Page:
The countries from South East Asia should implement Universal Health Coverage (UHC) as it would help people to have access to preventive, curative, rehabilitative and quality health services, World Health Organisation (WHO) informed.
As per WHO nearly 400 million people still do not have access to essential health services globally, WHO called on countries in South-East Asia Region to focus efforts on providing UHC.
Health is critical to development. Access to safe, affordable and good quality health services enables people to be more productive and active contributors to their families, communities and nations, Dr Poonam Khetrapal Singh, Regional Director, WHO South-East Asia Region, said at the WHO Regional Committee meeting held in Dili, Timor-Leste.
Making effective healthcare services accessible to people, wherever they live, and whether they are rich or poor, is a must. It makes commitments to a fairer society real, and will facilitate sustainable development, she said.
UHC figured prominently at the five-day regional Committee meeting between 7 “ 11 September, attended by various health ministers and high-level ministerial delegations of all 11 countries of WHO South-East Asia Region.
WHO emphasised that action for UHC needs to take into account the changing health needs. With the increase in non-communicable diseases and the rise in numbers of the elderly, often with multiple health conditions, a new thinking is needed on ways to deliver health services.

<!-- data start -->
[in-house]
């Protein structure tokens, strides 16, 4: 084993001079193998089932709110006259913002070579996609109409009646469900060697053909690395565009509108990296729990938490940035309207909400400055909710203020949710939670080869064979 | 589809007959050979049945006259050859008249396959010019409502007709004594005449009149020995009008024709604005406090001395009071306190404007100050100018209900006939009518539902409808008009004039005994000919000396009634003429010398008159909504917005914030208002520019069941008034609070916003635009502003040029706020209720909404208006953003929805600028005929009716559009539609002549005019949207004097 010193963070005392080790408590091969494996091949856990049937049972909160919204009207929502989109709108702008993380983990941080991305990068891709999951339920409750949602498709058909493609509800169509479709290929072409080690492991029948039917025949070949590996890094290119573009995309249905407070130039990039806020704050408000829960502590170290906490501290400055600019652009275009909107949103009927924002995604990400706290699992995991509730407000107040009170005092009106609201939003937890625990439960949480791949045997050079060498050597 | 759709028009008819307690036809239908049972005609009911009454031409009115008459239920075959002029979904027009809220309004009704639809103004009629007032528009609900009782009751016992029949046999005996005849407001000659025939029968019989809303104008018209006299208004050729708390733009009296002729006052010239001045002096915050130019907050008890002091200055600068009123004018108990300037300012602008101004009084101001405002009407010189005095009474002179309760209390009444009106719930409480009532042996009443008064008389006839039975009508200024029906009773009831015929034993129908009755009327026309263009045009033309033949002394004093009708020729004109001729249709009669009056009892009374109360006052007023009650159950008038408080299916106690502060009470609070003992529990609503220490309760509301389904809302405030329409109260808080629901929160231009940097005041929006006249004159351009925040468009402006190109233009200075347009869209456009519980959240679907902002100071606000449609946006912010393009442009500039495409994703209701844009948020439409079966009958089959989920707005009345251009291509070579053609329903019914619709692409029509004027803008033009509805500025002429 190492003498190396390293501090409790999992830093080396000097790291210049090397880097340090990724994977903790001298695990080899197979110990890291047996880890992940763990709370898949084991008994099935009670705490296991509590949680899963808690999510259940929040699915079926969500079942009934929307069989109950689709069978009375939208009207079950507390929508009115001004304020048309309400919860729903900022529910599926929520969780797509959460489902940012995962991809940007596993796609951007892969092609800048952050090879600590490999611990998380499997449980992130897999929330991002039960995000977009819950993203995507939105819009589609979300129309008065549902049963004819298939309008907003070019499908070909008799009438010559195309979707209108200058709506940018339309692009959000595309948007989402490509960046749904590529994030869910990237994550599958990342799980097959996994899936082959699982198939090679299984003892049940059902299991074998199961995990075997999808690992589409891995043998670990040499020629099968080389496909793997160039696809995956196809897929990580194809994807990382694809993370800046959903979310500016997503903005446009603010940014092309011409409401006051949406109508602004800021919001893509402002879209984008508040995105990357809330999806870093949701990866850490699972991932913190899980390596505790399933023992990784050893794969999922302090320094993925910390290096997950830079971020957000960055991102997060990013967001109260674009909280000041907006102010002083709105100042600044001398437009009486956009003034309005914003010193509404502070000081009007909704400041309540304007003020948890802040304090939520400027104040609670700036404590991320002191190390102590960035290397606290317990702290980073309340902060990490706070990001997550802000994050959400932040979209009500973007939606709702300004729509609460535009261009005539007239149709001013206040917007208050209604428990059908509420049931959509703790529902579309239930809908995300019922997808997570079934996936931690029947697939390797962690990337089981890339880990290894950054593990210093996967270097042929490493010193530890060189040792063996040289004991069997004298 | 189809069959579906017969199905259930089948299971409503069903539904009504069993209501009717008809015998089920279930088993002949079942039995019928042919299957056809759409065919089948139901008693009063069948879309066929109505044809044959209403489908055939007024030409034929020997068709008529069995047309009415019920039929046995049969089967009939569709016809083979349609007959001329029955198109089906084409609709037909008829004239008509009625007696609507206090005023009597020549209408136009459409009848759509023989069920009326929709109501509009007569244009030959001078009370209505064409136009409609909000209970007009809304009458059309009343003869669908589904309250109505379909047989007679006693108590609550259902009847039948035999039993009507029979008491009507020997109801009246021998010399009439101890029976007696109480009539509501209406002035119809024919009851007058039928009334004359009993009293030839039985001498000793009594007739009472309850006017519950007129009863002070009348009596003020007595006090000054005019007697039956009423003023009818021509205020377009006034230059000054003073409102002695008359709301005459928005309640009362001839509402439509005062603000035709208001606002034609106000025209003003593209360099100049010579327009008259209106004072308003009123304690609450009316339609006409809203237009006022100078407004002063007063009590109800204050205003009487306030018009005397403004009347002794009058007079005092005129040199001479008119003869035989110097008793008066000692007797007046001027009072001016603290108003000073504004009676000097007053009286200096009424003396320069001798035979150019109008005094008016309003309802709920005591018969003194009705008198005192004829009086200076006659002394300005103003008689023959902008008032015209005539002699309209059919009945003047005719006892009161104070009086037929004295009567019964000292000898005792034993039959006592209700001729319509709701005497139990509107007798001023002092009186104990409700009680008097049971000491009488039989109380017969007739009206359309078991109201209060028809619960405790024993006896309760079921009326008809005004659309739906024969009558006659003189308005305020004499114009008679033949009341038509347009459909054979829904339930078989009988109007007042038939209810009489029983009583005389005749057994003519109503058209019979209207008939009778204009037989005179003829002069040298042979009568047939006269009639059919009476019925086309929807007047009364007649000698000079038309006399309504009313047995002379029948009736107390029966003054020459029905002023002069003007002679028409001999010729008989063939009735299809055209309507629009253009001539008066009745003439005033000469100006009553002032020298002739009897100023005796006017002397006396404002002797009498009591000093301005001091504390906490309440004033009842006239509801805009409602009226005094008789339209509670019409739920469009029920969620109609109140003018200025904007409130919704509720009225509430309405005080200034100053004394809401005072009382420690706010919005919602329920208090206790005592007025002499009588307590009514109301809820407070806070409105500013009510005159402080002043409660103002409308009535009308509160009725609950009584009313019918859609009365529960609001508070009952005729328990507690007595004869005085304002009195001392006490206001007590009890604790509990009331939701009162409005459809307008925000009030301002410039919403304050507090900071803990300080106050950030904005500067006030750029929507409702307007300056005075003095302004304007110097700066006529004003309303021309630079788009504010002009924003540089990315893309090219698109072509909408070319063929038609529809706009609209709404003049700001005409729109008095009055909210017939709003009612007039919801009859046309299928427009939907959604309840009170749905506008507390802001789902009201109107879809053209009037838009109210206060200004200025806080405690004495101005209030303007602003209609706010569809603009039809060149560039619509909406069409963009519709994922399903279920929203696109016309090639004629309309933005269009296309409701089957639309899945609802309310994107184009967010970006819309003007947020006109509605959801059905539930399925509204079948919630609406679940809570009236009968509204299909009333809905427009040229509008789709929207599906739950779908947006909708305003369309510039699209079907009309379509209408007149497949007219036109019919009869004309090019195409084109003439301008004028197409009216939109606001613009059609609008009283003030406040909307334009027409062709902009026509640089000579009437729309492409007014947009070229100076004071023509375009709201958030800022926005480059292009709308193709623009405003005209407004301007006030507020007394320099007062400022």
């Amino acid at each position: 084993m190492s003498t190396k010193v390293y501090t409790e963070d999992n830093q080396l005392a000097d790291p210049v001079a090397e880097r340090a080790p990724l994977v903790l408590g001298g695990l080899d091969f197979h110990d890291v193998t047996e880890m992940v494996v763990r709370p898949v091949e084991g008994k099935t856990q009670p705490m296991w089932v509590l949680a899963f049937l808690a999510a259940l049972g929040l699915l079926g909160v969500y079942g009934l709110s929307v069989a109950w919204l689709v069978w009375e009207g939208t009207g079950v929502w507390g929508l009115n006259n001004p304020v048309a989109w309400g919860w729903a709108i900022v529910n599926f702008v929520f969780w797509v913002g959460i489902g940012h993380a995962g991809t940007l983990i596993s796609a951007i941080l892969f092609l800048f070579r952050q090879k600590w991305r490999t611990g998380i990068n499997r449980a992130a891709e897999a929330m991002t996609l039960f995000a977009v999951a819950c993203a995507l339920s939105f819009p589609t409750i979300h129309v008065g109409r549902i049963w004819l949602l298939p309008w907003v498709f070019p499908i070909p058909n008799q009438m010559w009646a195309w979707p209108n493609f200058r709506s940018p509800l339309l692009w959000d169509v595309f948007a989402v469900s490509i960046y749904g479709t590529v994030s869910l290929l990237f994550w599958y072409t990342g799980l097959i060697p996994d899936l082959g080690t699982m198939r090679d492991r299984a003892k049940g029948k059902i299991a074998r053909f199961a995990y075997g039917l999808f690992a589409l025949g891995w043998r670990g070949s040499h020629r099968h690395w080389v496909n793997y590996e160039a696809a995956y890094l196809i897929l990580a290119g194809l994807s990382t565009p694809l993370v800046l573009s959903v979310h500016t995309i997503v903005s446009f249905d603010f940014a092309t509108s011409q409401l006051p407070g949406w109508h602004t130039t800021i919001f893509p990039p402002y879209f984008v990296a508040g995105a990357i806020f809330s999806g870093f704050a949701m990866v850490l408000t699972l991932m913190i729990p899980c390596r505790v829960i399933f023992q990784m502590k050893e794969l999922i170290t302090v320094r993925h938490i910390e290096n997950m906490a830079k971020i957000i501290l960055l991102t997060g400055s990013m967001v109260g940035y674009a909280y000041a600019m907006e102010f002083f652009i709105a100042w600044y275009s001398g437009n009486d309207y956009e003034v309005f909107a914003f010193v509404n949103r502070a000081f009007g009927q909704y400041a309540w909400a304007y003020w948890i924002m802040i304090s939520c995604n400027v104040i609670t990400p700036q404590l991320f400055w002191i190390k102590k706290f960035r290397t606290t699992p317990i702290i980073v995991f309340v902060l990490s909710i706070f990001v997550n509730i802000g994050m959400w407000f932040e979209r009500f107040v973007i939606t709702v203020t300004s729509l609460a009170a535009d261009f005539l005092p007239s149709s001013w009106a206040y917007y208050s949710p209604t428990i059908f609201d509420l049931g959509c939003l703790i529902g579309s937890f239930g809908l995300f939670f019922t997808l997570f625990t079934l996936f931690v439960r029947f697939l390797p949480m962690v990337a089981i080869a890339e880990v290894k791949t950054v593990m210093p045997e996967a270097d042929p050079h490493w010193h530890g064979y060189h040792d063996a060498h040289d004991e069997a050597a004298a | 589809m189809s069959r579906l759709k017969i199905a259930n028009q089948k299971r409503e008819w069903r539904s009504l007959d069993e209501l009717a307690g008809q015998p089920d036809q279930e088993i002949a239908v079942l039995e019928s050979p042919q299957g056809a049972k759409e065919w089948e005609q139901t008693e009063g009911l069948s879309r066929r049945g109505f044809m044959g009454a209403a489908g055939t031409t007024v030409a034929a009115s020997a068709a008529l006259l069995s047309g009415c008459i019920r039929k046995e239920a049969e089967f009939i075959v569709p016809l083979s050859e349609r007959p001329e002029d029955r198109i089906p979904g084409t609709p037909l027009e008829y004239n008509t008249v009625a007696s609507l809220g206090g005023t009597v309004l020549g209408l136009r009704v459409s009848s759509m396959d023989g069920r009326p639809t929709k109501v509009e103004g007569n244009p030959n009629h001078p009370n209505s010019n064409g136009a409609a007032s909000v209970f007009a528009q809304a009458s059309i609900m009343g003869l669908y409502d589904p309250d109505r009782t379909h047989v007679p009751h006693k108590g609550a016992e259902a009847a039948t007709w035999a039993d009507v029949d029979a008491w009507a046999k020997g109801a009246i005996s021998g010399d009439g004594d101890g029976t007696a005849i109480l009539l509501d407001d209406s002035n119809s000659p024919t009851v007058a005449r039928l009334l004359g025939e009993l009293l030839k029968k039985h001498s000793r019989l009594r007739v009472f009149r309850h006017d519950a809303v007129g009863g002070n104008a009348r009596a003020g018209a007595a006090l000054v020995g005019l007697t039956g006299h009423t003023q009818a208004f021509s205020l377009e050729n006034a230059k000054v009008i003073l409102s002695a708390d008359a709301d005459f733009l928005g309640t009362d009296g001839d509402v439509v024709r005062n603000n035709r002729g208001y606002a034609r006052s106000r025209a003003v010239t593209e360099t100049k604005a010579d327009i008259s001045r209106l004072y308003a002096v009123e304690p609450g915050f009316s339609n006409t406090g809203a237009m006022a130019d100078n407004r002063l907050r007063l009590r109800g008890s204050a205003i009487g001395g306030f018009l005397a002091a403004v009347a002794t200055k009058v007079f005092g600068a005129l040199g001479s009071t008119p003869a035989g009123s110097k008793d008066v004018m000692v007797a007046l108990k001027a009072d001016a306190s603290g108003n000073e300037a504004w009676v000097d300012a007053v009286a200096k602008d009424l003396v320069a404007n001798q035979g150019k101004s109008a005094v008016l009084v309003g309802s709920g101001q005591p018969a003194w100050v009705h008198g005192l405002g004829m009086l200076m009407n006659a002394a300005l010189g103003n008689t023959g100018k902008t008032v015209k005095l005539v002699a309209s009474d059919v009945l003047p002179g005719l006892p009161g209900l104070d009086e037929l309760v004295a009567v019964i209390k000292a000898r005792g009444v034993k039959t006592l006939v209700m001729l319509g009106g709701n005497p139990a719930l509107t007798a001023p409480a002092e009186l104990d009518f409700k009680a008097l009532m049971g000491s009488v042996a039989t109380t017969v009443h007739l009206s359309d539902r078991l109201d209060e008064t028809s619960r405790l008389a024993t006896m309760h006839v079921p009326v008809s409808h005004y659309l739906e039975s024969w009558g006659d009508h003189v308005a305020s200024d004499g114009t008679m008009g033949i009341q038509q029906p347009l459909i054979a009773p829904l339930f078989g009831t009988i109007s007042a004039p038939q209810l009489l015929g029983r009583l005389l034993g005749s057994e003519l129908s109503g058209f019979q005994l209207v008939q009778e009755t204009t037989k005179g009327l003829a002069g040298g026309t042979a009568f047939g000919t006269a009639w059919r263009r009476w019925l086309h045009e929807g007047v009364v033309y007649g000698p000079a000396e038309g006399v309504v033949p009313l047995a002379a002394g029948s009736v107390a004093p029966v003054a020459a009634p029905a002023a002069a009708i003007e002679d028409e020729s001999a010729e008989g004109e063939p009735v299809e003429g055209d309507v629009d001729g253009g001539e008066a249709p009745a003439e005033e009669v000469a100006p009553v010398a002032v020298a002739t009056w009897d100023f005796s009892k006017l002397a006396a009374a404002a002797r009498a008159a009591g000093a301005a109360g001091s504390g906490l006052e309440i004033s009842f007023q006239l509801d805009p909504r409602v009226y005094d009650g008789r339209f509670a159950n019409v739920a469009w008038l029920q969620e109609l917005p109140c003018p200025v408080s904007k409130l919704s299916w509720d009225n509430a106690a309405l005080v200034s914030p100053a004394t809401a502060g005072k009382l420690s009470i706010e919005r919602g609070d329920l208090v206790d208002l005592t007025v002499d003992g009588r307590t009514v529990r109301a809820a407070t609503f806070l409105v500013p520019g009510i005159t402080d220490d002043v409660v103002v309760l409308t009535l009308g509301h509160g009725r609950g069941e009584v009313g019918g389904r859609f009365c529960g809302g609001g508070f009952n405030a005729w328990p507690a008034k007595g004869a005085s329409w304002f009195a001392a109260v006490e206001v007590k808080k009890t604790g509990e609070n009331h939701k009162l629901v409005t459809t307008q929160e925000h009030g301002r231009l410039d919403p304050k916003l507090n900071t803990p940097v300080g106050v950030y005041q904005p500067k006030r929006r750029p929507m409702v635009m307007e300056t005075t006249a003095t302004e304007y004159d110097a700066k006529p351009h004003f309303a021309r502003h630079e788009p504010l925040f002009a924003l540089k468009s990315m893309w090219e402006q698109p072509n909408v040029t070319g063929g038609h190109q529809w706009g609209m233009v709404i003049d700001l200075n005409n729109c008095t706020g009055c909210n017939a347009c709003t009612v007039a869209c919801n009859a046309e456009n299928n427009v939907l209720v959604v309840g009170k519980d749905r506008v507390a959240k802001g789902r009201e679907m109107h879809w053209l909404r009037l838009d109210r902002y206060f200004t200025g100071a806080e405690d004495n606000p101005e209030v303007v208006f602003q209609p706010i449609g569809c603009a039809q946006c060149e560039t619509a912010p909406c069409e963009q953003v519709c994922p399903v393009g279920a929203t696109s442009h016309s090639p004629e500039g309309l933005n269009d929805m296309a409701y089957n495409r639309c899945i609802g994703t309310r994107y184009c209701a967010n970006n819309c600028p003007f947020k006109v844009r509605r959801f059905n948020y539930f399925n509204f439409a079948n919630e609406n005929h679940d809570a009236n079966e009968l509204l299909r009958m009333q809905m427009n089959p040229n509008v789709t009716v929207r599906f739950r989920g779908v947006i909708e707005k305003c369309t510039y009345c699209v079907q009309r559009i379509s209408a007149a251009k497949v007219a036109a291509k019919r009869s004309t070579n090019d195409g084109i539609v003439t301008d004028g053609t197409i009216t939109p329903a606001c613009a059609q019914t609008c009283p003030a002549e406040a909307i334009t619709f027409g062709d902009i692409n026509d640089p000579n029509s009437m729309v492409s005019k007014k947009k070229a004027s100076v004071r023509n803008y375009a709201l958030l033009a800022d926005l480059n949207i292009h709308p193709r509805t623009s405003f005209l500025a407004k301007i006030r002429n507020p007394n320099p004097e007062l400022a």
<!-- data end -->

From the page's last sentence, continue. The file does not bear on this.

We need to learn more about new service delivery models that aim to give people access to the care they need, when they need it, without suffering financial hardship. The question is how well they are working, said Dr Khetrapal Singh.
The ways to achieve UHC are becoming clearer. The number of poor people paying out of their own pocket for care when they are sick needs to be reduced as this increases their hardship.
Governments need to invest more into strengthening their health workforce which is key to expanding quality health services. And improved delivery of services needs to happen in parallel with improved financing if real progress on UHC is to be made, Dr Khetrapal Singh said.
Patient safety is another area central to advancing UHC. People will not use services they think are unsafe.
Universal health coverage is the hallmark of a governments commitment to improve the well-being of all its citizens. Progress towards UHC will be gradual, but it is possible from any starting point. Though countries in the Region have been making efforts, a lot more needs to be done, Dr Khetrapal Singh said.
Universal Health Coverage is a priority area for WHO support to countries in South-East Asia Region in the coming years.